So many science stories have caught my eye recently that I thought it might be worth doing a little round up.
So here goes …
1. Robots have been making great strides in recent years – not least in the manufacturing environment. We’ve seen robots that can work safely with humans and robots that can work harder and faster than ever. At the other end of the spectrum, new consumer products like the latest GoPro, and non-consumer products such as the military drones presently operational in a warzone (hopefully not too) near you. The story that caught my eye this week is one which somehow bridges these technologies – the DARPA ALIAS. For those who missed it, have a read, courtesy of our friends at E&T, about how this autopilot robot works with a human captain to ease the strains of passenger flight.
2. Is there life on Mars? Probably not. And almost certainly not in the latest ESA probe which this week lost contact with the mother ship after what appeared to be a fairly normal descent – in as much as such things as landing on the surface of another planet can be called ‘normal’. Reminiscent of Beagle 3? Perhaps. But there’s plenty of cause for optimism about the rest of the mission, and lots of very good science planned – here’s a good summary from The Guardian. Happily, the Chinese manned mission to their new space station was more successful.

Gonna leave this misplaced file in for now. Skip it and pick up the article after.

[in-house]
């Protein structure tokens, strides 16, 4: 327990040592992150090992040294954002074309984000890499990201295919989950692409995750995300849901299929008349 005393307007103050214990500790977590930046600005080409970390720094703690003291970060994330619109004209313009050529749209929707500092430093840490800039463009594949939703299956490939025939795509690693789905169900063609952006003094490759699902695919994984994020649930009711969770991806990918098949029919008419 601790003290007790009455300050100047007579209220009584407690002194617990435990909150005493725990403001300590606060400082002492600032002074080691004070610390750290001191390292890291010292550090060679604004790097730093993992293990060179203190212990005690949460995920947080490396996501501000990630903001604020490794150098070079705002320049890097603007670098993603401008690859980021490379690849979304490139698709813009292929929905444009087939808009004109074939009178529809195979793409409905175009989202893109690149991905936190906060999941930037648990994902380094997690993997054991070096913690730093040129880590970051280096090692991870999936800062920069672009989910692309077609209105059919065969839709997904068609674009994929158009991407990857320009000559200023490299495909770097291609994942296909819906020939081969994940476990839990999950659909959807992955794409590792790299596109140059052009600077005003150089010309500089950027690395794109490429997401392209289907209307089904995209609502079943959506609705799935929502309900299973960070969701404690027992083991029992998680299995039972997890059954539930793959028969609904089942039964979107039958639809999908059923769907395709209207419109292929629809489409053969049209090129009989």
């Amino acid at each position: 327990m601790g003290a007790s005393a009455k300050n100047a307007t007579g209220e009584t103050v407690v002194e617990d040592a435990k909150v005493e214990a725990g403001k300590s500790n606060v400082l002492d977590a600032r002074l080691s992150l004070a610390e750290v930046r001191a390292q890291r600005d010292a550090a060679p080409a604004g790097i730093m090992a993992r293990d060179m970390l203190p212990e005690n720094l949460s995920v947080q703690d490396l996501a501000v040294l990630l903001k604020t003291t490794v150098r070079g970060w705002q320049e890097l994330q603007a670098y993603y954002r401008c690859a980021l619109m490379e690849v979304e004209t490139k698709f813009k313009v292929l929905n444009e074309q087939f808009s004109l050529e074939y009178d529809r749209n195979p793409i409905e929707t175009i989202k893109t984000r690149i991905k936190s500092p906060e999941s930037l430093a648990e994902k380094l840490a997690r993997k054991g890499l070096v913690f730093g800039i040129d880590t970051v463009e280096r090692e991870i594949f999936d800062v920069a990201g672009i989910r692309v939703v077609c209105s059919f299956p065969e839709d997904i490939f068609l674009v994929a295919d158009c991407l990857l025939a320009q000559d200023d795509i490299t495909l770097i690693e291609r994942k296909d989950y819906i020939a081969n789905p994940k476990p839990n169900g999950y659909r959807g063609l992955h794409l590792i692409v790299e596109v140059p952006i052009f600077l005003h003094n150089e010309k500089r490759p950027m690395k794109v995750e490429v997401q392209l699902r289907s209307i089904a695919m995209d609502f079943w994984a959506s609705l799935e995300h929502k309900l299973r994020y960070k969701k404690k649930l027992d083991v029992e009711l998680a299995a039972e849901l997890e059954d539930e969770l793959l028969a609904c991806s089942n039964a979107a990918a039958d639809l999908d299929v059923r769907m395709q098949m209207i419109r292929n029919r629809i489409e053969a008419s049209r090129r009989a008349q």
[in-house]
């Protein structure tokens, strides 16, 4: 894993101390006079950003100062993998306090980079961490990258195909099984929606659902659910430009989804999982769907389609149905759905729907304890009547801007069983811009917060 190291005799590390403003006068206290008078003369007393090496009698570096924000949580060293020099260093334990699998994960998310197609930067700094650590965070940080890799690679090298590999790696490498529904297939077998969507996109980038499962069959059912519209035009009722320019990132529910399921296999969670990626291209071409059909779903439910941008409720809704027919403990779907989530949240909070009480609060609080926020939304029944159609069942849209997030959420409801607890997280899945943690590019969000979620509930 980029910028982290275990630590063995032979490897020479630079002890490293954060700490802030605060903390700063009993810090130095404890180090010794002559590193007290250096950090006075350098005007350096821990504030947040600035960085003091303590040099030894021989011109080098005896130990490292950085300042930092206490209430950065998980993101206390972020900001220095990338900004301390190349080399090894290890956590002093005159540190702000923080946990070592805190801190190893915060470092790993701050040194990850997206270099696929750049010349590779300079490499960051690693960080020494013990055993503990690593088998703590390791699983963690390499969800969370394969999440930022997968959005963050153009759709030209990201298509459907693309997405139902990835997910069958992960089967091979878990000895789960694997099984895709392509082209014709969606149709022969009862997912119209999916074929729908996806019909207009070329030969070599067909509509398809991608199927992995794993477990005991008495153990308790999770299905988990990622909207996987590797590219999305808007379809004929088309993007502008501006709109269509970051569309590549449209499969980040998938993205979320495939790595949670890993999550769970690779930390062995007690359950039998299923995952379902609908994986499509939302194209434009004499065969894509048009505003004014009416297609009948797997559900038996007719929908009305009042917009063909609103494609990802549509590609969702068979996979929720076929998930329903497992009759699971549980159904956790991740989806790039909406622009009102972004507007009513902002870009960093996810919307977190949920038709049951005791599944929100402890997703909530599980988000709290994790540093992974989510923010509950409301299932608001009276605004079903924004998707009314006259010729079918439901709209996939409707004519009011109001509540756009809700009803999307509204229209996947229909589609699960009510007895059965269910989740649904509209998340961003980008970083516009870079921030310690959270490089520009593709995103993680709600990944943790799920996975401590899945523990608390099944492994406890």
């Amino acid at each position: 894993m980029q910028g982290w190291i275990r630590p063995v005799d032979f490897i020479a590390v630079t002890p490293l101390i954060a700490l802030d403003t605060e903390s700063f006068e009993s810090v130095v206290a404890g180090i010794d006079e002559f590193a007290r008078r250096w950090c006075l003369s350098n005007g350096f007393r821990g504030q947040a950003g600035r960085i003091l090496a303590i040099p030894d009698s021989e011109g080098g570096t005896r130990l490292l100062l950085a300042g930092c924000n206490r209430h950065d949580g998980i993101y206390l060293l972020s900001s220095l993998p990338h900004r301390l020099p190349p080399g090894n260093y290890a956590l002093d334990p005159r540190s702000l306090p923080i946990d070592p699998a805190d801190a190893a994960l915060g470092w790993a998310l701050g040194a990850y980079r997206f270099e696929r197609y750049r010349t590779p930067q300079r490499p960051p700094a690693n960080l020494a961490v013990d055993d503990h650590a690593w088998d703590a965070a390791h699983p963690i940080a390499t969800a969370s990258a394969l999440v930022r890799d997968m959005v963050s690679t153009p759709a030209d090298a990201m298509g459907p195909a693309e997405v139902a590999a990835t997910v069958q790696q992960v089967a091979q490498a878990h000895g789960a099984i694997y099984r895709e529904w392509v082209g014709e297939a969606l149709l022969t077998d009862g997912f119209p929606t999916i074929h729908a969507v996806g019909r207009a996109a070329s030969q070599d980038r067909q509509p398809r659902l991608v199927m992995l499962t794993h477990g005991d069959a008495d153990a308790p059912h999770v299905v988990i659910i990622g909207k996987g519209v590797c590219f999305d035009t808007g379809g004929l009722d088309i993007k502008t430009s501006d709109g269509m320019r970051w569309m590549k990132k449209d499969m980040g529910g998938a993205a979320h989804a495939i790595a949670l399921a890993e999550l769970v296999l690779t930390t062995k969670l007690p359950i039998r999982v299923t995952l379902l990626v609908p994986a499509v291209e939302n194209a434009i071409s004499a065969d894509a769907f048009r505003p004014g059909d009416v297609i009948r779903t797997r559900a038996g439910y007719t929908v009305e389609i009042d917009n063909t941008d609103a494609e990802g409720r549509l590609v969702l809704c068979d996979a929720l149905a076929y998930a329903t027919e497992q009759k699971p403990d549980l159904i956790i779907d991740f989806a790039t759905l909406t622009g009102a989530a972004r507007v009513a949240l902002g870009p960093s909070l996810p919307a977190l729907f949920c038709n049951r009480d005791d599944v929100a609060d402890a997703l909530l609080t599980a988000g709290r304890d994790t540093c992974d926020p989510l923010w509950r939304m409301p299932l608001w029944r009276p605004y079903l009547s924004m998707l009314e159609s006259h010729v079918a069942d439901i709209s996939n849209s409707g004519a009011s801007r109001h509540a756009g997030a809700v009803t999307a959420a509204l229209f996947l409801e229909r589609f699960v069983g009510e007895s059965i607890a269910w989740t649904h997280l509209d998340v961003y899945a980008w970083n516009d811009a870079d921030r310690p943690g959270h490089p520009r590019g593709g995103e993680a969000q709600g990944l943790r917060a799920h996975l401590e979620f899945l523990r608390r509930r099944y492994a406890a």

3. Heading back to the factory floor, it’s great to see maglev technology starting to really make a difference. After all the successful and less-successful passenger applications, could it be that maglev is finally ready to realise its potential? It could well be. Watch this video from KUKA and stop to think for a moment about how much more efficient this technology is than standard motors, gears and conveyors – not to mention the fact that it is completely software controlled…. Impressive.
4. There was also news from the MoD this week concerning the first of the new fleet of UK nuclear subs. I know what you are thinking, but no – if they even considered Boaty McBoatface, they discounted it in favour of something safer. In fact, with a touch of nostalgia, they have opted to dust off the name “dreadnaught”, a name that punctuates British naval history since Drake’s Armada defeating flotilla of 1588. The BBC covered the announcement here.
5. And finally for now, staying in the deep blue – feast your eyes on these previously unseen beauties from the ocean floor. I’m not sure they really look like Mary Poppins in umbrella flight as the BBC article claims, but nature is still capable of some remarkable new sights here on earth.